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Unread postPosted: Thu Jan 10, 2008 7:12 pm 
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Junior Virtual Ranger
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 Post subject: Re: Puff adder
Unread postPosted: Mon Jan 14, 2008 8:34 pm 
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Mfezi wrote:
Hi Ludwig
Nice photos!! Where did you see this Puffy?? Was it still alive?? I almost get the idea that it may be dead??
Mfezi

Hello Mfezi,
I saw it between Pretoriuskop and Skukuza.
Here is the link to the story:

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 Post subject:
Unread postPosted: Mon Jan 28, 2008 10:00 am 
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Quote:
they aren't venomous when they are shedding


:shock: Hi Woodlin, that is not true at all. They are poisonous, but apart from that, snakes overall are very irritable when shedding skin. Your hubby is very lucky to not have been bitten cause the Puffadder makes for a nasty & potentially fatal bite.


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Unread postPosted: Mon Jan 28, 2008 11:23 am 
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Woodlin, I agree 100% with what Scipio has said. One must bear in mind that if the type of snake that is under discussion is known to be a venomous specie, it will always be venomous. No matter what the snake is doing or not doing.

Venomous snakes' babies are born / hatched with a fully equipped venom apparatus, fangs and venom and it stays in working condition until the day that they die.

Your husband is indeed lucky that he got so close to the snake with out being bitten. Who knows, another movement might have just triggered the snake to strike. It also just shows you how well their camouflage is that your husband got so close without seeing the snake and that the snake had to hiss to warn your husband. On the other hand it also shows that snakes will not just strike at any object indiscriminately. Remember that one reason for snakes striking is when they feel endangered.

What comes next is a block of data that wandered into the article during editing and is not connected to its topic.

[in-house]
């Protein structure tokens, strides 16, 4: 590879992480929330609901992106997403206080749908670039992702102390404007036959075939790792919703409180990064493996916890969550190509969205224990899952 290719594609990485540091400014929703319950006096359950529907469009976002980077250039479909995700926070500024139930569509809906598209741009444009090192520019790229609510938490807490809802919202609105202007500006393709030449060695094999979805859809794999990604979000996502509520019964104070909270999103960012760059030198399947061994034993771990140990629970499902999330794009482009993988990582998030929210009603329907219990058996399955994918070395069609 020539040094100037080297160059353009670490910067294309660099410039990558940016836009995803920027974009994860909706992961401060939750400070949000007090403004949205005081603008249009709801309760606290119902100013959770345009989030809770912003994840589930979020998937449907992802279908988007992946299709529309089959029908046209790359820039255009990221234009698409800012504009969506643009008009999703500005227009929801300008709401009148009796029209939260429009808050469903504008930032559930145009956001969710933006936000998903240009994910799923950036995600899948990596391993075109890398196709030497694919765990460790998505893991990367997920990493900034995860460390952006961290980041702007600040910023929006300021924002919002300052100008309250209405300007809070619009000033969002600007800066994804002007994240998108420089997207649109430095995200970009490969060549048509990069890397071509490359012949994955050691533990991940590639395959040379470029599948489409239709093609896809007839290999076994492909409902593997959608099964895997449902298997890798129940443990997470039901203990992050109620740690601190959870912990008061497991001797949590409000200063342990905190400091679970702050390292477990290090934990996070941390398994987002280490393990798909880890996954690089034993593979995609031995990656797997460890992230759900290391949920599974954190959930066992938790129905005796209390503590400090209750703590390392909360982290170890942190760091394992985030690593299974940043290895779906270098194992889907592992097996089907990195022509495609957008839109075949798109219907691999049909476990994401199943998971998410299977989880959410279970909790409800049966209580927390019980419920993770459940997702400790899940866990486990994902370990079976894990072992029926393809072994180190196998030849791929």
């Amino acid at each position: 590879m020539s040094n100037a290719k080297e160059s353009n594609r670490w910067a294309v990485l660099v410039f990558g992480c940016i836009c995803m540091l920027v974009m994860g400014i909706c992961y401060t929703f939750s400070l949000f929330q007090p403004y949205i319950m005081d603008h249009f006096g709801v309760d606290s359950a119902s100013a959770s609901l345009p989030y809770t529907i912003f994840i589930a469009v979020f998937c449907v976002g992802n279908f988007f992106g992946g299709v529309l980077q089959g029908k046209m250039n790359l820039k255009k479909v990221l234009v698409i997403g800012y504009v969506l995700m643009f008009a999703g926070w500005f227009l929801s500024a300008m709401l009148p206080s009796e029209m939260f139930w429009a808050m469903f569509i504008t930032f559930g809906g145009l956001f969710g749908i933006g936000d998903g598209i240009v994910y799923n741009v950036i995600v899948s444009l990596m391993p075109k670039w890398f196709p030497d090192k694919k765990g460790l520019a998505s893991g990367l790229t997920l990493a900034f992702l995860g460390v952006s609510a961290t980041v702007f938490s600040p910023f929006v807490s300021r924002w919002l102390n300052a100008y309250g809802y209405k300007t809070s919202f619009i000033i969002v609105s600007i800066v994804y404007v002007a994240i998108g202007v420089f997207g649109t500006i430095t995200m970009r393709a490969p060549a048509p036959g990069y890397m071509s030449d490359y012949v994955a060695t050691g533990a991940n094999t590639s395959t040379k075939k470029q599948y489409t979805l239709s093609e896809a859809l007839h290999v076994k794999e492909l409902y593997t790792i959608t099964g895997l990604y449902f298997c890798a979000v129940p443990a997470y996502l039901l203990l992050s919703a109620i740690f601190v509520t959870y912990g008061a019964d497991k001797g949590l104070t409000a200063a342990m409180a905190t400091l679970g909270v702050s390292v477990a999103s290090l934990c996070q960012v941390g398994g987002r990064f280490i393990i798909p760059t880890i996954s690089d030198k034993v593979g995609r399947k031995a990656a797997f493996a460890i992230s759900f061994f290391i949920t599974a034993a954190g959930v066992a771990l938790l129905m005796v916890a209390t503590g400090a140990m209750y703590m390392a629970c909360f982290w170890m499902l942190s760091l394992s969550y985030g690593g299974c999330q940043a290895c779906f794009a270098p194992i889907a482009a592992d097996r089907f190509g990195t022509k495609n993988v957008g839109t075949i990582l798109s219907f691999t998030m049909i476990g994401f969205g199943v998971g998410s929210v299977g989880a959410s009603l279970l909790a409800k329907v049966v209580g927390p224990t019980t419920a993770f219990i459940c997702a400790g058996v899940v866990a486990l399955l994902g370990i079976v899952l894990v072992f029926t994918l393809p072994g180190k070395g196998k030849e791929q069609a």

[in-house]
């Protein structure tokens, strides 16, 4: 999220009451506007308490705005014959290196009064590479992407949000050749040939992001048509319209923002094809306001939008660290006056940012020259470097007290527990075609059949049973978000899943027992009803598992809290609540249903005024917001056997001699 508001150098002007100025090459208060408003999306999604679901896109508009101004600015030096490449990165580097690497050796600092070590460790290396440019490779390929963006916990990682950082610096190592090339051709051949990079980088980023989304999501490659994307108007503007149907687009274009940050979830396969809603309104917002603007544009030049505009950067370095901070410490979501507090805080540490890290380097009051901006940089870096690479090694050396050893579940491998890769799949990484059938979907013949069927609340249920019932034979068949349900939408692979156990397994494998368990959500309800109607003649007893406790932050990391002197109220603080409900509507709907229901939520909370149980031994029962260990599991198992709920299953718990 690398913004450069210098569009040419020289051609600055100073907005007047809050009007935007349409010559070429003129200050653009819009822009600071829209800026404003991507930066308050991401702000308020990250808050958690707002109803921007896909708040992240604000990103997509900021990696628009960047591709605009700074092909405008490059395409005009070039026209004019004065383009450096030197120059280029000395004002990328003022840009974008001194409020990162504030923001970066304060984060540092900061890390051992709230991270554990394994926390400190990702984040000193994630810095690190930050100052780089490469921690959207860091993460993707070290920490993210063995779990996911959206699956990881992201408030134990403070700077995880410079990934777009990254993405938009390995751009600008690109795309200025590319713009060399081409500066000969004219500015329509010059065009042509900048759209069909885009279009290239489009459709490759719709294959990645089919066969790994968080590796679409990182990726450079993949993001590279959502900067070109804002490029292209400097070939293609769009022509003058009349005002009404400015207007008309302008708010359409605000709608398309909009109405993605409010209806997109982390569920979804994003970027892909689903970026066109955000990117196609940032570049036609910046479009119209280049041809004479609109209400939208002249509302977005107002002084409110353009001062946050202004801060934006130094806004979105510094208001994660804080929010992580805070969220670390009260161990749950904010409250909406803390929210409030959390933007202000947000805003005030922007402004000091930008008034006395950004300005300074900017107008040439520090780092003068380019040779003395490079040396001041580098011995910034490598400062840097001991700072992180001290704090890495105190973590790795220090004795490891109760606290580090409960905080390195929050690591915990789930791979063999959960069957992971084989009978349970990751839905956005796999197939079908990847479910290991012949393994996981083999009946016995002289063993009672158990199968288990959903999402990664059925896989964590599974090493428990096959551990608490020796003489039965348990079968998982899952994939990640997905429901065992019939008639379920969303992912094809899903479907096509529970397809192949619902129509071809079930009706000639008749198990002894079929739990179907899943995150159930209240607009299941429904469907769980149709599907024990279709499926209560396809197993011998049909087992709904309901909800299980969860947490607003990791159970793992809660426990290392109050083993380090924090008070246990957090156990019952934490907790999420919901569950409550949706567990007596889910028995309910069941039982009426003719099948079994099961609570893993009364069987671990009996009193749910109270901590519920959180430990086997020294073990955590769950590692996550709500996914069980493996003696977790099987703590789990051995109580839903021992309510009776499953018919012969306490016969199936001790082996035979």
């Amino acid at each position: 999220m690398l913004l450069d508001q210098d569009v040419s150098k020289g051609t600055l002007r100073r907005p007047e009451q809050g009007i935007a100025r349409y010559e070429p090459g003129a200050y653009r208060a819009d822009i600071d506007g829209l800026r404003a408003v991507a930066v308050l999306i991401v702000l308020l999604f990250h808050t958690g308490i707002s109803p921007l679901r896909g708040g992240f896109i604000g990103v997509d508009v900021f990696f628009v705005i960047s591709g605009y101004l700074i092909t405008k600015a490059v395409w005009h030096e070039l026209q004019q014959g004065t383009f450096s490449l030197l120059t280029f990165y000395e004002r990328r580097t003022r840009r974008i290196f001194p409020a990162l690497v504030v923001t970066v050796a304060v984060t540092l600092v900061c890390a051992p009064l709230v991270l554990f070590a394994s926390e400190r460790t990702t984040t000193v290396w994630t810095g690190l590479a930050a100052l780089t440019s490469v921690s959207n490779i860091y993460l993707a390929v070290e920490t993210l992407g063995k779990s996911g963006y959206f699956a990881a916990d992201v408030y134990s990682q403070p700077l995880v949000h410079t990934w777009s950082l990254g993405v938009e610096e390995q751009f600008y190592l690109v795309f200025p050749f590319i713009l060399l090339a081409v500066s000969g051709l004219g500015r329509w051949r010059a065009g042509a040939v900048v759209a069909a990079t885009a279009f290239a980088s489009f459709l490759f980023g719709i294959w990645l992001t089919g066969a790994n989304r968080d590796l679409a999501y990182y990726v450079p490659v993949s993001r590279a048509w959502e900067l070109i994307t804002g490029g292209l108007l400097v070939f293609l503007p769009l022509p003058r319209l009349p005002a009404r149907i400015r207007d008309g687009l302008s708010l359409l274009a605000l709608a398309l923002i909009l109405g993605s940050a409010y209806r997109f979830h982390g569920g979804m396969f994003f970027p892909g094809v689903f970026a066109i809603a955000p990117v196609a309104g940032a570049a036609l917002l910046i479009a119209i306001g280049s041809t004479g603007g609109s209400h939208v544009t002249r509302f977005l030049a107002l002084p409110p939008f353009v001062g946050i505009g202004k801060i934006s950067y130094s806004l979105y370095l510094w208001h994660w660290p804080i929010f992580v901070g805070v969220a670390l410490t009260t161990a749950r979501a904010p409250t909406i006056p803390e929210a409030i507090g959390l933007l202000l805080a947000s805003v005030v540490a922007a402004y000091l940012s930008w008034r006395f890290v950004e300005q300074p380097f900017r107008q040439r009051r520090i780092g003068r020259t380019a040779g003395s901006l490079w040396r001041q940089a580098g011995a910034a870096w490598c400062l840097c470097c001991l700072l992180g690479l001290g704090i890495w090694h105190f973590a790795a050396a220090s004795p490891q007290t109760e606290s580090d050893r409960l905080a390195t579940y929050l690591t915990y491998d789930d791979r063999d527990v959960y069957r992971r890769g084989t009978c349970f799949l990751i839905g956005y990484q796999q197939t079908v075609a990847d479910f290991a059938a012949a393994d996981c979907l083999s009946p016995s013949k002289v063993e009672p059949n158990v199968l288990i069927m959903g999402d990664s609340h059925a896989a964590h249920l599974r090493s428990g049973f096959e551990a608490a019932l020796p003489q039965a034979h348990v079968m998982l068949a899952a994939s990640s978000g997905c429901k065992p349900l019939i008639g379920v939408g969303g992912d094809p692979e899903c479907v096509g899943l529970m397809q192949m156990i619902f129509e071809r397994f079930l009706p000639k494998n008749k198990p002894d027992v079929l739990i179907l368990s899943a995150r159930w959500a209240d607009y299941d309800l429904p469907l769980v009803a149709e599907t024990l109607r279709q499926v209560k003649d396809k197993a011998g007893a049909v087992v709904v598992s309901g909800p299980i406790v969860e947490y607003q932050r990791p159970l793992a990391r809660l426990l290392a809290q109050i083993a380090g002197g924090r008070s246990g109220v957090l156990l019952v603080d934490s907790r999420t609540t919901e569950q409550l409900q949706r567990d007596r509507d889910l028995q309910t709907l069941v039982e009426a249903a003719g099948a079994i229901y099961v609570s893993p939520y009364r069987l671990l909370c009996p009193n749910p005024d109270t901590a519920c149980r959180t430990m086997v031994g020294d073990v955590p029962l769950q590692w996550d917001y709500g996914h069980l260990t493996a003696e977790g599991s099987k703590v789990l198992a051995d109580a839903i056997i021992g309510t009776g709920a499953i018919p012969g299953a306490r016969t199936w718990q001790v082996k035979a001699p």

Hope this helps.

Mfezi


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 Post subject:
Unread postPosted: Sat May 03, 2008 12:46 am 
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wildtuinman wrote:
I have two questions:

1.) Apparently they only bite when you step ON and not NEXT to it. Is this true?

2.) I also want to query something else. I am not so sure that a puffadder can be called deadly. Yes, I agree that you will have a chance of turning your toes skywards with the complications of gangrene and the effects of (anaphylactic?) shock, but I am not that convinced that you will die easily from a puffadder bite.

What do the experts say?


Hi, I'm no expert but I'll try and respond.

1)Bill Branch, in his work Field Guide to Snakes and other Reptiles of Southern Africa, mentions that the Puff Adder strikes readily which leads me to believe that it will strike if you get close enough for it to feel threatened and not only if you step on it.

2)In the same work he says that bites are common but fatalities rare so you seem to be correct there.


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 Post subject:
Unread postPosted: Thu Jul 31, 2008 4:49 pm 
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Just thought I would add this. Handling puff adder double hook method, spreading the weight. Female from WCNP.

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 Post subject:
Unread postPosted: Thu Jul 31, 2008 4:59 pm 
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And this is where we found her in WCNP, 3m up a tree - puff adders climb very well>